Abstract 11450: Derivation of Cardiac Myocytes from induced Pluripotent Stem Cells of Muscular Dystrophy Models
Duchenne Muscular Dystrophy (DMD) is an x-linked recessive disorder that affects 1:3500 males. The disease is characterized by the absence of the dystrophin protein, leading to severe muscle degeneration. DMD carrier females are heterozygous for the DMD mutation, yet may suffer from cardiac complications due to severe x-chromosome inactivation bias. The mouse model of DMD is the mdx mouse and recapitulates the absence of dystrophin in contractile muscle. We have generated mouse induced pluripotent stem cells (miPSCs) that are heterozygous for the dystrophin gene in order to study dystrophin protein expression in the heterozygote state. Using the original Yamanaka protocol, we used retroviral infection to deliver Oct3/4, Sox2, c-Myc and Klf4 to mouse embryonic fibroblasts that were genomically heterozygous for dystrophin expression. Upon infection, we isolated embryonic stem cell like (ESC) colonies based on morphology. RT-PCR analysis of isolated colonies showed positive expression of the four pluripotency associated markers as well as positivity for endogenously expressed Nanog. These cells also stained positively for alkaline phosphatase activity. To study the cardiac expression of dystrophin in the heterozygous state, we have differentiated these cells as well as mdx (+/−) mESCs into autonomously beating cardiac myocytes in culture. Using the embryoid body technique, we made 30uL droplets of 2,500 cells and allowed them to hang for two days on the lids of culture plates. Following the hanging stage, cells were placed on a shaker platform for three more days to continue differentiation. They were then placed on gelatin-coated plates and allowed to adhere and differentiate completely. The derived myocyte populations beat for up to three weeks in culture and stained positively for troponin T and alpha-actinin. Unexpectedly, we did not detect dystrophin expression in the myocytes via western blot analysis, indicating that x-chromosome inactivation bias may be occurring. In its absence, we detected up-regulation of utrophin. These experiments will be essential for the characterization of these cells for their future transplantation applicability.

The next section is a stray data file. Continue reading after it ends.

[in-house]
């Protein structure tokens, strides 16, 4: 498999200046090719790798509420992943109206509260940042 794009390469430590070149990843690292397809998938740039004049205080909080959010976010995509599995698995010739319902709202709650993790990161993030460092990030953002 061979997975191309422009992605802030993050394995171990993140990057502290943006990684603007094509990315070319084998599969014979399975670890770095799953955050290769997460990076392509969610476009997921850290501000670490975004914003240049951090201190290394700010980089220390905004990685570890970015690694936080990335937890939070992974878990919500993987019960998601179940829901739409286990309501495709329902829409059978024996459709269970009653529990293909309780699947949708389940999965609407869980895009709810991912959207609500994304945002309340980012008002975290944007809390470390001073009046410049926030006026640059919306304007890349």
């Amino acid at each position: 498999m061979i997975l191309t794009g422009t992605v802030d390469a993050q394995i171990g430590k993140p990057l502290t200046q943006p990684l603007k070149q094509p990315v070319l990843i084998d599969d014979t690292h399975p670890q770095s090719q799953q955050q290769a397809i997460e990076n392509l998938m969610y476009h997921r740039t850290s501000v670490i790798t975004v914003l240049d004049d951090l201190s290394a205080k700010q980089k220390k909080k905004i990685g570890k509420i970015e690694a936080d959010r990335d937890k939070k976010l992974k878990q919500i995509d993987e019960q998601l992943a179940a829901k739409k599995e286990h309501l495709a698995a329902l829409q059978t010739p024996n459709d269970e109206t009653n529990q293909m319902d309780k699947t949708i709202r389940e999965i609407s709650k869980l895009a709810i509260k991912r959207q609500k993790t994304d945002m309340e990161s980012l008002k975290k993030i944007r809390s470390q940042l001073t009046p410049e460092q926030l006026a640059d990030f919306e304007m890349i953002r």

- © 2010 by American Heart Association, Inc.